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Product liability and warranty are crucial aspects of consumer law. Product liability is a law area in which people and organizations that make goods available to the public are considered responsible for injuries and damages these goods cause (Kolb, 2008). A warranty is a seller’s promise regarding the character, quality, and sustainability of the products sold (Gohsman, 2008). This paper is aimed at analyzing a particular legal case related to the product liability and warranty issue with the help of an overlapping Liebeck v. McDonald’s case.
The case under consideration involves two parties: Shalene Kolchek, the buyer, and Val Porter, the dealer, who was selling spas at a fair. Porter described the product in an extremely positive way and ensured Kolchek that the guarantee of service is a minimum of 3 years. The buyer and the seller signed a sale contract, and then Porter made sure that Kolchek had her spa delivered and installed. Spa started leaking and damaged the deck three months after the purchase was finalized. Kolchek had complained about this defect to Porter, but the latter did nothing to solve the problem. It has to be noted, however, that the defect did not stop Kolchek from using the spa. This case will be analyzed in order to detect potential consumer rights violations, product liability, and possible breach of warranty (Miller, 2012).
When any kind of trade takes place, a contract is concluded. According to it, one party agrees to pay a certain amount of money while the other receives this payment in exchange for certain merchandise (Allee, Mayer, & Patryk, 2015). Sales contracts may be oral or written. To persuade Kolchek to enter one of those, the seller described the product as the top of the line and the Cadillac of spas. Such a statement of Porter may be viewed as such that creates an implied warranty based on the reasonable expectations of the buyer (Shaw, 2010). Moreover, the description may be considered a deceptive advertising because it clearly misled the customer, who had no knowledge and experience of dealing with the goods the seller offered (Ducat, 2012). Porter also ensured Kolchek that the product was fully warranted for three years, what is an express warranty.
Porter breached warranty of merchantability. The latter presupposes that the good is merchantable, that is sellable and fit for its ordinary purpose. The seller warrants that the product sold is properly packaged and labeled as well as reasonably fit for its ordinary purposes. An implied warranty of merchantability means that the product being sold is sellable, or that it will perform its functions without injuring or killing anyone (Horsey & Rackley, 2013). An oral express warranty can be disclaimed in writing if the disclaimer is clear, conspicuous, and called to the buyers attention at the time the contract is formed. A disclaimer of the implied warranty of merchantability must specifically mention the word merchantability. The disclaimer should not be obligatory in writing, but if it is, it must be conspicuous (Bradburn, 2001).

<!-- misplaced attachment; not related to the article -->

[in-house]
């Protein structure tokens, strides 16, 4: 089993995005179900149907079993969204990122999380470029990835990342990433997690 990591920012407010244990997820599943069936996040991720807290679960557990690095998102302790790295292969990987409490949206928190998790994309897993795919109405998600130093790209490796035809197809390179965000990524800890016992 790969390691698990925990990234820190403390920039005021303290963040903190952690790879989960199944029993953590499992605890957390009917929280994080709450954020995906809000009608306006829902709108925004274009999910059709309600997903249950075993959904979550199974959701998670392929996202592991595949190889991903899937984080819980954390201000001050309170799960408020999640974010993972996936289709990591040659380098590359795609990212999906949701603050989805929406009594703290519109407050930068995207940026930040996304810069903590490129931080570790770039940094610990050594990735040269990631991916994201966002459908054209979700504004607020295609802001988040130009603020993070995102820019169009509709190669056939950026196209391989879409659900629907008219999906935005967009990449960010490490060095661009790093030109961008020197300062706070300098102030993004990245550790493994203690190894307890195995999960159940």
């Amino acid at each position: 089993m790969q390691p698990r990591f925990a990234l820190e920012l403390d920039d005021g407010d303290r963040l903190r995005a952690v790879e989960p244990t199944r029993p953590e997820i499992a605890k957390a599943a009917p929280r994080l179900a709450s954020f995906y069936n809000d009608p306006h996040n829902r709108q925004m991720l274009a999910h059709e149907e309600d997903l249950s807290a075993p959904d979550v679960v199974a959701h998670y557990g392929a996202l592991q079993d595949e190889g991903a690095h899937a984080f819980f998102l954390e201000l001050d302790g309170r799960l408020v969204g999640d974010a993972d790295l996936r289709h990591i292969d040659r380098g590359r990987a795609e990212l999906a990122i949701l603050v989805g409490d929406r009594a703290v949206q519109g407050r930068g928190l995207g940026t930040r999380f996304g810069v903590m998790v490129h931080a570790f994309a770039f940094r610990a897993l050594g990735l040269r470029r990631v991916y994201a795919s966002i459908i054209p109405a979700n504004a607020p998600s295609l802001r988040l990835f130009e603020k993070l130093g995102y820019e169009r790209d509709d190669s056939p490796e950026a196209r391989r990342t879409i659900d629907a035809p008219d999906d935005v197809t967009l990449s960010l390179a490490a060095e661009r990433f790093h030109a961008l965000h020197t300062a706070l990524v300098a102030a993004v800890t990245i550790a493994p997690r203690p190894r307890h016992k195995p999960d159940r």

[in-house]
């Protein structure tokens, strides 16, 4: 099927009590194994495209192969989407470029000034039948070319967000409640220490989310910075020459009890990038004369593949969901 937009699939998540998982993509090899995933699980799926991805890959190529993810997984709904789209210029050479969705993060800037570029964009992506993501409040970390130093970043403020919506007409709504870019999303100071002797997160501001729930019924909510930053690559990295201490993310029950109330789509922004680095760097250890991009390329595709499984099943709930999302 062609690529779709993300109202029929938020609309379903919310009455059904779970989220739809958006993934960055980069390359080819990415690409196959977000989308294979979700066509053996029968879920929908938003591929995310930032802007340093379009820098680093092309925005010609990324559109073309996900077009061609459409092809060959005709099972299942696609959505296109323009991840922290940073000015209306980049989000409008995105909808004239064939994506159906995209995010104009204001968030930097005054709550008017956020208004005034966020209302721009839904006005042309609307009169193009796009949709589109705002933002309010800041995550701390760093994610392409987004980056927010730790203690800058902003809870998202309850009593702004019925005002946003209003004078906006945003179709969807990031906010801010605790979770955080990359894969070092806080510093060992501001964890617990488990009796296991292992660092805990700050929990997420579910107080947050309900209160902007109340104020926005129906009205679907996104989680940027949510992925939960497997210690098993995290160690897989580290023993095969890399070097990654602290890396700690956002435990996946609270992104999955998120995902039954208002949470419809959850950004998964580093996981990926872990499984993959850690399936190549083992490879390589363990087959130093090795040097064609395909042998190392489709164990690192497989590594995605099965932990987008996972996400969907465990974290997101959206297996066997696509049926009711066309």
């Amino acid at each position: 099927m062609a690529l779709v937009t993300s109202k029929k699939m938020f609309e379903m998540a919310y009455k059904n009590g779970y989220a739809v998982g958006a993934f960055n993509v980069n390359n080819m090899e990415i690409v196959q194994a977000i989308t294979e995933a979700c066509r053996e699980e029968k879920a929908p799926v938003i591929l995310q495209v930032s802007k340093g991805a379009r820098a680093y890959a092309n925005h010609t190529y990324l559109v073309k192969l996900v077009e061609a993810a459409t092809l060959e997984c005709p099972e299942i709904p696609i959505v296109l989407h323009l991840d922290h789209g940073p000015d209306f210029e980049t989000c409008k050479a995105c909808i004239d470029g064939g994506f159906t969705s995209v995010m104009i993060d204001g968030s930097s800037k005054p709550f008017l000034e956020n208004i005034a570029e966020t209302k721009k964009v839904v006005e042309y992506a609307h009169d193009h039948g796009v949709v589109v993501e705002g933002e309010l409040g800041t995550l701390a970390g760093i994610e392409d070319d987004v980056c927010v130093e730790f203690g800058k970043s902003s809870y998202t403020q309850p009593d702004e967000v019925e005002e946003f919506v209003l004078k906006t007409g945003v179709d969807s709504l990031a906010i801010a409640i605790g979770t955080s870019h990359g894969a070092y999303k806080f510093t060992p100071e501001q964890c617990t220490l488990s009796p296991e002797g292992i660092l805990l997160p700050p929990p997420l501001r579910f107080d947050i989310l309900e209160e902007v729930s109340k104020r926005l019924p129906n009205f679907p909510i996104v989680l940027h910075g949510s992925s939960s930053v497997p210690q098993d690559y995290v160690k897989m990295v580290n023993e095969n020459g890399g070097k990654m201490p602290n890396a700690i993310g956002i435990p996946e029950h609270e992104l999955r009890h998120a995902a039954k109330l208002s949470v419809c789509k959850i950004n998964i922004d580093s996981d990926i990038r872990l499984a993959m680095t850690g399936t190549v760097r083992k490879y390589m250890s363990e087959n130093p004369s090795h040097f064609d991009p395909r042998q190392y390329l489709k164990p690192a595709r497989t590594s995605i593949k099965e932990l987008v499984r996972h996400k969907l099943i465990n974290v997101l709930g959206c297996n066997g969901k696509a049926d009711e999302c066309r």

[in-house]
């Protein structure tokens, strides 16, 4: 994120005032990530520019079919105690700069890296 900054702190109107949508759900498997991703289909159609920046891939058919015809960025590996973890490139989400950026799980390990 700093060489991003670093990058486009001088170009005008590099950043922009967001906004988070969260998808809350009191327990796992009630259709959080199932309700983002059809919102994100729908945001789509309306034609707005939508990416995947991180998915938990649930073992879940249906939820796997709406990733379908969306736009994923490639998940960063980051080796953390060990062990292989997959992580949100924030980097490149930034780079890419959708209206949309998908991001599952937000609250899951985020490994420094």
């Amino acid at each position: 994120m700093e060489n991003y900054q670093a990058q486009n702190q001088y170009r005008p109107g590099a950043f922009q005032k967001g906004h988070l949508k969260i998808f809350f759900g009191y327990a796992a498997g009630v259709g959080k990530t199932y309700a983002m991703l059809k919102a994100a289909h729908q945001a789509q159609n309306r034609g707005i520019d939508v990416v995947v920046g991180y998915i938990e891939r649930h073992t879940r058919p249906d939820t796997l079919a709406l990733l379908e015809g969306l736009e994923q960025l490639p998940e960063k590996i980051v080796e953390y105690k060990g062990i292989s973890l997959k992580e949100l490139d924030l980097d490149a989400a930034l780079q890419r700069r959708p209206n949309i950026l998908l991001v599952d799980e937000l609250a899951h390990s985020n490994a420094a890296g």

When Kolcheks daughter, Litisha, had her hair entangled in the spas drain, she was sucked down, remained under water for a rather significant amount of time, and, hence, suffered brain damage. When deciding whether Kolchek can sue Porter to recover Litishas injuries based on one of the theories of product liability, or what defense to liability Porter may apply, the infamous Liebeck v. McDonalds case could be used.
Stella Liebeck took McDonalds to court to recover damages from injuries suffered when she spilled a cup of fast food coffee on her lap. Jurys decided in favor of the plaintiff and initially chose to award her with 2.9 million dollars (Donnelly, 2004). Such a court decision sparked public outrage against civil justice system (The New York Times, 2013). Criticism never focused on the specific facts of the case but rather ridiculed the jury system, which granted a person who simply spilled coffee with millions of dollars. Instead, the fact that McDonalds Corporation prepared coffee in a very dangerous way should have been considered. In order to understand Liebecks case ruling, society has to know what a product liability law is. This consumer law seeks to compensate individuals who are injured by products and wants held their manufacturers liable. The consumers must be able to find someone who will respond to legitimate complaints about abuses taking place in the market and products that do not meet expectations (Donnelly, 2004).
The situation Kolchek and Porter found themselves in is similar. It can be claimed that Litisha, as well as Liebeck, was a victim of spas drain defect. The product should have been inspected in a more careful way before it was issued into the market, but it did not happen. Therefore, the sellers negligence can be observed. However, if it was Kolchek who left Litisha alone in the spa, the negligence might be the buyers. Since Kolchek knew that the spa had defects, it would be reasonable for her to stop using it and return it to the seller. Thus, Kolchek can sue Porter to recover for Litishas injuries according to one of the theories of product liability. According to the law, the cases most commonly related to product liability are the breach of warranty, strict liability, negligence, and various consumer protection claims.
To conclude, in the case of Kolchek v. Porter, there is an implied warranty because the seller explicitly described the uniqueness of the spa. Porter breached the implied warranty of merchantability because the spa did not meet expectations of the buyer and broke down three months after the purchase. Kolchek can sue Porter under the theory of product liability connected to defective functioning of the produce. Porter can assert a defense to liability by stating that there was the buyers negligence.